Joan Brittain – A eulogy to my mother
By Dr Richard Brittain LLB
14 July 2015
My mother was many things to many people and she relished, and thrived on her eclecticism.
Originally she was the youngest child of a family in rural South Wales.
Raised in the Methodist tradition she was always highly principled and would brook no waste and even in later life shunned many attempts to indulge her comfort.
Her passion for:
- complying with the recycling imperatives of the current era;
- Re-using wrapping paper amongst other things; and
- Declining numerous offers of breakfast (and other meals) in bed:
Were well known
The latter on the basis that she was raised as a Methodist and therefore could not risk having any crumbs in her bed.
Her youth in Wales was dominated by the exigencies of the Second World War and the intrinsic isolation of the rural location.
Notwithstanding these environmental factors her parents were both principled and nurturing people with a passion for culture and politics who encouraged and supported my mother to achieve everything that she was capable of.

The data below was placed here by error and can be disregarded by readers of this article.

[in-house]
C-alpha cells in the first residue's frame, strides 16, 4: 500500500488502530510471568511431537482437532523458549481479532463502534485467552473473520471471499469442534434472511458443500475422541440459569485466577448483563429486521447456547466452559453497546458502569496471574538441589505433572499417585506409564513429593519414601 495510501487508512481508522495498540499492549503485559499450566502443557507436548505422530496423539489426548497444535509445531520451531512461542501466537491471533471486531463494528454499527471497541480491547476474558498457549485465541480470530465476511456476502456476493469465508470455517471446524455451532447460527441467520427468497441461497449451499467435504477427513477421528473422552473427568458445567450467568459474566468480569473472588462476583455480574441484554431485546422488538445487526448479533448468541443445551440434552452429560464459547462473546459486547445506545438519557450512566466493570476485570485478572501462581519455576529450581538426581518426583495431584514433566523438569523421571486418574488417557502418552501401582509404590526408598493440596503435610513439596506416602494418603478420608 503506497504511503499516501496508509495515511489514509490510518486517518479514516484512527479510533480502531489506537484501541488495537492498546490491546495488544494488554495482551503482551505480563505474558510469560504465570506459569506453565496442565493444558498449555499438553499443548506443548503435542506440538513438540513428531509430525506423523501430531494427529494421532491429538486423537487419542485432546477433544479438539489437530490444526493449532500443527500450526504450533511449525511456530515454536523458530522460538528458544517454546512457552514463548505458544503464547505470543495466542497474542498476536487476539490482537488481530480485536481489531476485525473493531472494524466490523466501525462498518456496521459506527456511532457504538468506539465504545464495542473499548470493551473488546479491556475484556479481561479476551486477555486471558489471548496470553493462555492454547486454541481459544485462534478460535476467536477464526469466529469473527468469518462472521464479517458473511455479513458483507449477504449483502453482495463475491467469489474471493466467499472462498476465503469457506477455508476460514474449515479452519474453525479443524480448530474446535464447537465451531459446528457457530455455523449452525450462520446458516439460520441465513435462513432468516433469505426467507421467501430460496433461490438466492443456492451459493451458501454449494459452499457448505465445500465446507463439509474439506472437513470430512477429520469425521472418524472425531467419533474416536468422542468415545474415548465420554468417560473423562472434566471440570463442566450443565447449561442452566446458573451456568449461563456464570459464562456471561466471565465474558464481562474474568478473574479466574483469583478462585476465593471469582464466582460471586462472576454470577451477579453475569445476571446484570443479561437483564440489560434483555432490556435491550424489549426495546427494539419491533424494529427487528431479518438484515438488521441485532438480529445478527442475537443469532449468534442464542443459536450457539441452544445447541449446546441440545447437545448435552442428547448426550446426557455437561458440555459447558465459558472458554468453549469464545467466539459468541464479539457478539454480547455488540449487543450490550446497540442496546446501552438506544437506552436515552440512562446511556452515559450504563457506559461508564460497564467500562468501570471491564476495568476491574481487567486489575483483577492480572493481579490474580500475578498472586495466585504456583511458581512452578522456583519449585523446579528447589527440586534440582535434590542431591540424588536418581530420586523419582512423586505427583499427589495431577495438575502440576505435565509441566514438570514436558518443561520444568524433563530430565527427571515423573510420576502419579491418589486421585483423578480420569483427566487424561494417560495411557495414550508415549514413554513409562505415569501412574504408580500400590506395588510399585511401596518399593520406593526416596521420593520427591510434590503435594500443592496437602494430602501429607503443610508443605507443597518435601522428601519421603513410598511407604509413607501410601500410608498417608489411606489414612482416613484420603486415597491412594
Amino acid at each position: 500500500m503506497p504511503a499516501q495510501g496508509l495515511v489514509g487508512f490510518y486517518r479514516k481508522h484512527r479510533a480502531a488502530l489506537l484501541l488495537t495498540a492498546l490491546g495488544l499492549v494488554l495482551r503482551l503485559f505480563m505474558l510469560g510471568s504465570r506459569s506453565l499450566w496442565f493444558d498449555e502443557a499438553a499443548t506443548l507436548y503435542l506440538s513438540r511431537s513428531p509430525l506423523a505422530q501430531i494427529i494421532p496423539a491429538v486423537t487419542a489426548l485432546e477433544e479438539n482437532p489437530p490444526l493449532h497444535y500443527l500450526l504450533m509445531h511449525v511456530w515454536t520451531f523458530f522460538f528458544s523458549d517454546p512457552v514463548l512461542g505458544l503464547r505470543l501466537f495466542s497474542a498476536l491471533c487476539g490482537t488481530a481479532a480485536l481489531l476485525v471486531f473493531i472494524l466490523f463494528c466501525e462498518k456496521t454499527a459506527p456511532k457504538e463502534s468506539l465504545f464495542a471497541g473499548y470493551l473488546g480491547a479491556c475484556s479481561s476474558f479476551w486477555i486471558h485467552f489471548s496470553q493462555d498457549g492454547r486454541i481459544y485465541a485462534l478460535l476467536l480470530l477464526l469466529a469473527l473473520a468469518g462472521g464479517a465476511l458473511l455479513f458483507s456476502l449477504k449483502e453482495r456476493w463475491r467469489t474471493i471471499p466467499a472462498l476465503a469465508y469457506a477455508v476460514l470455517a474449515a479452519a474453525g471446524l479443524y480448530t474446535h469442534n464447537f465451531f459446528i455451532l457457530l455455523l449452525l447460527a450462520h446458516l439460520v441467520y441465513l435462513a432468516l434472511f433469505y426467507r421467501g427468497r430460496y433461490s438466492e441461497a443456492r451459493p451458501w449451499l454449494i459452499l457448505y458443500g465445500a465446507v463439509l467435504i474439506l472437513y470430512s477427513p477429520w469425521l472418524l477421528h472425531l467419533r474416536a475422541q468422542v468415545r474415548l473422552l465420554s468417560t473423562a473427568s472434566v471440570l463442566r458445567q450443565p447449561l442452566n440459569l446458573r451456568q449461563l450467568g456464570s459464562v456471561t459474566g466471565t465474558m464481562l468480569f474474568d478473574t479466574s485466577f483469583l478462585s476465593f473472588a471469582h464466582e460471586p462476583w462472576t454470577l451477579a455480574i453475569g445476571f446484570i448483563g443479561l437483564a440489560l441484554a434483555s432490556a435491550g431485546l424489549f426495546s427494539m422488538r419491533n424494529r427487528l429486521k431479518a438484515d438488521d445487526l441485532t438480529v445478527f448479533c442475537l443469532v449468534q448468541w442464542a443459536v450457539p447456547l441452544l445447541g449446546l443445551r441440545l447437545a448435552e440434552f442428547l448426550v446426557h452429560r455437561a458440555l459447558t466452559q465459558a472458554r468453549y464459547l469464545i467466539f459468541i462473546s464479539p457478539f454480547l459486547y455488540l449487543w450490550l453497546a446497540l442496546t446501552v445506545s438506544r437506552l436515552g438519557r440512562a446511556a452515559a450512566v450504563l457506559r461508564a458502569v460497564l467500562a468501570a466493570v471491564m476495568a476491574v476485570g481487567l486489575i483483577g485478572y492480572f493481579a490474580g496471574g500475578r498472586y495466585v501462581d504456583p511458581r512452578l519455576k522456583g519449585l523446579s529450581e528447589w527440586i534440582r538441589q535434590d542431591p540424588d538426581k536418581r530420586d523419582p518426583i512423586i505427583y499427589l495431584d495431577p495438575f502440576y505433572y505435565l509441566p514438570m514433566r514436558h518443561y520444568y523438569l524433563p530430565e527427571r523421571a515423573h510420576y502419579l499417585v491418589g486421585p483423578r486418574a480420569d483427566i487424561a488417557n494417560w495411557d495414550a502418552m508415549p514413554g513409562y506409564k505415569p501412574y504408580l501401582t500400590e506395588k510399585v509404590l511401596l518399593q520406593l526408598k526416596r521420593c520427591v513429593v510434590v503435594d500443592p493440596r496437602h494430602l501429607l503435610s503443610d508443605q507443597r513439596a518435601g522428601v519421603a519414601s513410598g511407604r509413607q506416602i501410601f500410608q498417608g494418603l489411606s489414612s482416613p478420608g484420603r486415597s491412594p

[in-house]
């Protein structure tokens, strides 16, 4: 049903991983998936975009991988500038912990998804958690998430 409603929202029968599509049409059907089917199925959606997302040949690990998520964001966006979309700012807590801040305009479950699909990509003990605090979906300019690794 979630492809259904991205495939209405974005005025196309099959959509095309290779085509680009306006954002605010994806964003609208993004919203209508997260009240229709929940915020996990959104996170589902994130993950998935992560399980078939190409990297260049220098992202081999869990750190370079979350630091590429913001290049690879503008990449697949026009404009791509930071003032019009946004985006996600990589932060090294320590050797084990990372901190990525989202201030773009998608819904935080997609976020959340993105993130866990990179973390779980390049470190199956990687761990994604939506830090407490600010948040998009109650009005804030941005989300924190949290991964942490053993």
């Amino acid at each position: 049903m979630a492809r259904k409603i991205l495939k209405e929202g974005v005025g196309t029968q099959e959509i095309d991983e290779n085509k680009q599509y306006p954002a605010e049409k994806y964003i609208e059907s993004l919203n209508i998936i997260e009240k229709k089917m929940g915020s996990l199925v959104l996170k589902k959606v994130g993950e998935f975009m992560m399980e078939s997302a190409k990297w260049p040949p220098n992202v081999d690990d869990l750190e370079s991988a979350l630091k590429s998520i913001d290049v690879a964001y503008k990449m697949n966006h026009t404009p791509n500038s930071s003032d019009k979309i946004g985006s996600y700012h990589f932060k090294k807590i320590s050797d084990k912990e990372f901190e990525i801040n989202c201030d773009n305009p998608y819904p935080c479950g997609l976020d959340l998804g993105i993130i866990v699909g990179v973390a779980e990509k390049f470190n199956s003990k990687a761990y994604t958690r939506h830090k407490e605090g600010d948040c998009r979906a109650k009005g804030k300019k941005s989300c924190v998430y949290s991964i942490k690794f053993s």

As a teenager my mother won a scholarship to the Gowerton School,an accolade reserved to the more intellectually gifted and in those days a potential pathway to a university education available to so few women.
However, she decided to assertthe independence that she subsequently became famous for by refusing to go, to the great disappointment of her parents who were at a loss for how to respond to this situation.
A solution was provided by an aunt of mother’s who lived in London and was well socially connected and my mother came to London and stayed with her aunt at number 47 Belgrave Square before taking up her first job as an administrative assistant in the offices of the late Sir Oswald Mosley. A person whom she described as a perfect gentleman.